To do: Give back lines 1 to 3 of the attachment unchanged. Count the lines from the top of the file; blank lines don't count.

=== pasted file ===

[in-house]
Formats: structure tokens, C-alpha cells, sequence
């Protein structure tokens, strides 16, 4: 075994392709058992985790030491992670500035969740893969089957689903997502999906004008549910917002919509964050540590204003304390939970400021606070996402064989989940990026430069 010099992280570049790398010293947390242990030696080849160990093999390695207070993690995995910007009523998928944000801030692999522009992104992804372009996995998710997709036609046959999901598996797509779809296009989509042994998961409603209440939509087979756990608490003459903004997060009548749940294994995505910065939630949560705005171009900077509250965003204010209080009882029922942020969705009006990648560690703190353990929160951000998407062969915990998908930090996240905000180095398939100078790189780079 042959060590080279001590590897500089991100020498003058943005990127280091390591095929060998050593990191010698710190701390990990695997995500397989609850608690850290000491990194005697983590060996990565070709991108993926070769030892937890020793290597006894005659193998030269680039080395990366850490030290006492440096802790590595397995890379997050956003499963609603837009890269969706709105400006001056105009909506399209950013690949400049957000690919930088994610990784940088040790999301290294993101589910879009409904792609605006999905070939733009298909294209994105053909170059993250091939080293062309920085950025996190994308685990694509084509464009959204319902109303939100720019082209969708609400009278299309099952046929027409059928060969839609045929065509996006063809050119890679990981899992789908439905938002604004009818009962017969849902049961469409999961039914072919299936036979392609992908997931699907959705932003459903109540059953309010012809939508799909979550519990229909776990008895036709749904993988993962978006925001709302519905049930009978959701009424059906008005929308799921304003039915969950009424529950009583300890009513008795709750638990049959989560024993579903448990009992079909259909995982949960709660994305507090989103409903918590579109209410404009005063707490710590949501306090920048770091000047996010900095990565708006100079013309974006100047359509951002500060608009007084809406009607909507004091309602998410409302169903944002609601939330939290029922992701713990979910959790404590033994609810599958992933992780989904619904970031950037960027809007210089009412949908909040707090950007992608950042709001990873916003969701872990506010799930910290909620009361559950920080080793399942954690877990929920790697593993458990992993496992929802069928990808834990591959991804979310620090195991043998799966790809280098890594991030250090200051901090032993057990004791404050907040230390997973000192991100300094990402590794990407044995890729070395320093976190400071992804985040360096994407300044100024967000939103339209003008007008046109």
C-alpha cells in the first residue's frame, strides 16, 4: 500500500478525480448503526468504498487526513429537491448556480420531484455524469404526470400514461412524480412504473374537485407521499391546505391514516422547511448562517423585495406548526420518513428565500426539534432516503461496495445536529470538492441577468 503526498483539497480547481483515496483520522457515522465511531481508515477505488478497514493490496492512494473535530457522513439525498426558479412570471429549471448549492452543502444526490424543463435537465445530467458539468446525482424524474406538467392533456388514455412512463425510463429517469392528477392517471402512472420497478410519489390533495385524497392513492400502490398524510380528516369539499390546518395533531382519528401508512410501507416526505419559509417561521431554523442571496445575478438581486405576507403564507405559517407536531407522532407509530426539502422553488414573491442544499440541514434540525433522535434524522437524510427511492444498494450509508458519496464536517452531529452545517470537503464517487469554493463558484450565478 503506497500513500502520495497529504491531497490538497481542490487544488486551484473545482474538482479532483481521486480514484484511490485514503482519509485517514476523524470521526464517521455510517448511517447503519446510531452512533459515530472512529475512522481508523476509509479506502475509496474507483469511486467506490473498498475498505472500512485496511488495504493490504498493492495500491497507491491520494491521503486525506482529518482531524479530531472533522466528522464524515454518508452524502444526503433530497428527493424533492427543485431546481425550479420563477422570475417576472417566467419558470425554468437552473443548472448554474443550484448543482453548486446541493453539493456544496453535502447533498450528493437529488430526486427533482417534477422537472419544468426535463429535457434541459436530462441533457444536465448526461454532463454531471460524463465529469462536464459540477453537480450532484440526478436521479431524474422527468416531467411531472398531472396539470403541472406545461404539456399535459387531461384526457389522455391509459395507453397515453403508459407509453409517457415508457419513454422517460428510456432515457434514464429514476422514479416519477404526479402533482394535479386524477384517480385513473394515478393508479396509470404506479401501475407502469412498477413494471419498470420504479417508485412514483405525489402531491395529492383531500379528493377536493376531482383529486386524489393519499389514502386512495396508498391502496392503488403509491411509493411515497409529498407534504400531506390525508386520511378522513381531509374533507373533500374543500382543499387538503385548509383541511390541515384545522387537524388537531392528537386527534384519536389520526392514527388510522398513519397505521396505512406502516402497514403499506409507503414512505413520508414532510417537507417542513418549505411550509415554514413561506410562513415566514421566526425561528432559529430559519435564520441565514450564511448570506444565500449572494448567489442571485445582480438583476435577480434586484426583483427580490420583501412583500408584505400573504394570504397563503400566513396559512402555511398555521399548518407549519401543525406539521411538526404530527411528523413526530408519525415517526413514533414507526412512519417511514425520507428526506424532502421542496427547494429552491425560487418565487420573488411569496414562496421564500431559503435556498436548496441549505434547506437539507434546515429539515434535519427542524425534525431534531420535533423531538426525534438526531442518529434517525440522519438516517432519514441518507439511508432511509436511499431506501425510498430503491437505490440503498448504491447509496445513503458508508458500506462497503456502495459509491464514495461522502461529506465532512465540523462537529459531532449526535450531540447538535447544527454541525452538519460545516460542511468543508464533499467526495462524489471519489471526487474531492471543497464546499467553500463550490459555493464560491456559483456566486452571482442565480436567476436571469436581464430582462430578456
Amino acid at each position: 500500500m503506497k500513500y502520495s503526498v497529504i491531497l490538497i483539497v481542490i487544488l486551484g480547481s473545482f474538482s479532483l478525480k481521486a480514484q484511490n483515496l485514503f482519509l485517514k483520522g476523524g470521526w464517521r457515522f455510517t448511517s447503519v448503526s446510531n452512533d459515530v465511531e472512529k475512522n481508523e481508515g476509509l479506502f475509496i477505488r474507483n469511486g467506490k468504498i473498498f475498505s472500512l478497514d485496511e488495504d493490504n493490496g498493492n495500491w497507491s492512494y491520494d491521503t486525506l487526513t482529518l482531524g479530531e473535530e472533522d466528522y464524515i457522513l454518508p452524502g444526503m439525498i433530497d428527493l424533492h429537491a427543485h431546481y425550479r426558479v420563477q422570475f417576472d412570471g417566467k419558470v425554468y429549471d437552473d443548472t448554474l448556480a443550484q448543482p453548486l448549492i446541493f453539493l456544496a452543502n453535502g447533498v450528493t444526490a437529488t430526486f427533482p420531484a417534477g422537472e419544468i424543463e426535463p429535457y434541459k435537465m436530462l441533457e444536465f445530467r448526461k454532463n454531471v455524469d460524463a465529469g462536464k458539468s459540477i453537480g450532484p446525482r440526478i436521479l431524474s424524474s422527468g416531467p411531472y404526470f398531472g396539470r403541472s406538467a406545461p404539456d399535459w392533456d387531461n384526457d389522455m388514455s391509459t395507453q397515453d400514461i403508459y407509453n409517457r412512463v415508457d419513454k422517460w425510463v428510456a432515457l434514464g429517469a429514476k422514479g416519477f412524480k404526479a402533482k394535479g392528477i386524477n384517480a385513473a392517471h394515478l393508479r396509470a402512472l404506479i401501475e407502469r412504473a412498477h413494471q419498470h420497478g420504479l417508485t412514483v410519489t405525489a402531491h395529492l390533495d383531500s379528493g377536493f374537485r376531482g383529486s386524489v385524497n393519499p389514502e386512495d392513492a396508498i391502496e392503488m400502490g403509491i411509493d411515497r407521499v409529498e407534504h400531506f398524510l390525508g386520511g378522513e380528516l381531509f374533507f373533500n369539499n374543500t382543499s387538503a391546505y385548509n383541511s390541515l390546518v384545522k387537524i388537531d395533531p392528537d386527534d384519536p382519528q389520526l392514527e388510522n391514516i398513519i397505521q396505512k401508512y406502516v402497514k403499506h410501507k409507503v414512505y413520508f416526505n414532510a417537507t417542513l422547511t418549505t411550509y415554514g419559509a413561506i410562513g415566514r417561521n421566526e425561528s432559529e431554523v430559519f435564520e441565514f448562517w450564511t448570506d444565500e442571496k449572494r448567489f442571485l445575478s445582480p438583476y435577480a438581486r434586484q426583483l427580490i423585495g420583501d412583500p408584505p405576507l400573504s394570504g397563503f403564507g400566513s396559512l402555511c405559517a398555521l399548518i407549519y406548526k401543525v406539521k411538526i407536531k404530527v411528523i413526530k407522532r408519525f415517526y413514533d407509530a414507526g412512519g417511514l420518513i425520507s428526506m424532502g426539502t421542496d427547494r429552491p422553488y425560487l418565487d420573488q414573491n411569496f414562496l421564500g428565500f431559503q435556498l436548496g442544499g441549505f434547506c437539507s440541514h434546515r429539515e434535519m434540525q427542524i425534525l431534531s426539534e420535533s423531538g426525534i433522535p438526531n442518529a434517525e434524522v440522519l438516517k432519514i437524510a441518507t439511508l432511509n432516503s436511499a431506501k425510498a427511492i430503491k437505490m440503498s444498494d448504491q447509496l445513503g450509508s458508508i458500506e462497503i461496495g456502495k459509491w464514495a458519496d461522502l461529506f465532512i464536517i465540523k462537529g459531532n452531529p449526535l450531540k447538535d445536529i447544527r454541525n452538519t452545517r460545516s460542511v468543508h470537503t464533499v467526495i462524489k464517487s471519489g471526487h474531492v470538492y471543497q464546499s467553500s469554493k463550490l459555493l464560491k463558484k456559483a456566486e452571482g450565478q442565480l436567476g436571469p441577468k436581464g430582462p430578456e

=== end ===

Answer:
[in-house]
Formats: structure tokens, C-alpha cells, sequence
């Protein structure tokens, strides 16, 4: 075994392709058992985790030491992670500035969740893969089957689903997502999906004008549910917002919509964050540590204003304390939970400021606070996402064989989940990026430069 010099992280570049790398010293947390242990030696080849160990093999390695207070993690995995910007009523998928944000801030692999522009992104992804372009996995998710997709036609046959999901598996797509779809296009989509042994998961409603209440939509087979756990608490003459903004997060009548749940294994995505910065939630949560705005171009900077509250965003204010209080009882029922942020969705009006990648560690703190353990929160951000998407062969915990998908930090996240905000180095398939100078790189780079 042959060590080279001590590897500089991100020498003058943005990127280091390591095929060998050593990191010698710190701390990990695997995500397989609850608690850290000491990194005697983590060996990565070709991108993926070769030892937890020793290597006894005659193998030269680039080395990366850490030290006492440096802790590595397995890379997050956003499963609603837009890269969706709105400006001056105009909506399209950013690949400049957000690919930088994610990784940088040790999301290294993101589910879009409904792609605006999905070939733009298909294209994105053909170059993250091939080293062309920085950025996190994308685990694509084509464009959204319902109303939100720019082209969708609400009278299309099952046929027409059928060969839609045929065509996006063809050119890679990981899992789908439905938002604004009818009962017969849902049961469409999961039914072919299936036979392609992908997931699907959705932003459903109540059953309010012809939508799909979550519990229909776990008895036709749904993988993962978006925001709302519905049930009978959701009424059906008005929308799921304003039915969950009424529950009583300890009513008795709750638990049959989560024993579903448990009992079909259909995982949960709660994305507090989103409903918590579109209410404009005063707490710590949501306090920048770091000047996010900095990565708006100079013309974006100047359509951002500060608009007084809406009607909507004091309602998410409302169903944002609601939330939290029922992701713990979910959790404590033994609810599958992933992780989904619904970031950037960027809007210089009412949908909040707090950007992608950042709001990873916003969701872990506010799930910290909620009361559950920080080793399942954690877990929920790697593993458990992993496992929802069928990808834990591959991804979310620090195991043998799966790809280098890594991030250090200051901090032993057990004791404050907040230390997973000192991100300094990402590794990407044995890729070395320093976190400071992804985040360096994407300044100024967000939103339209003008007008046109």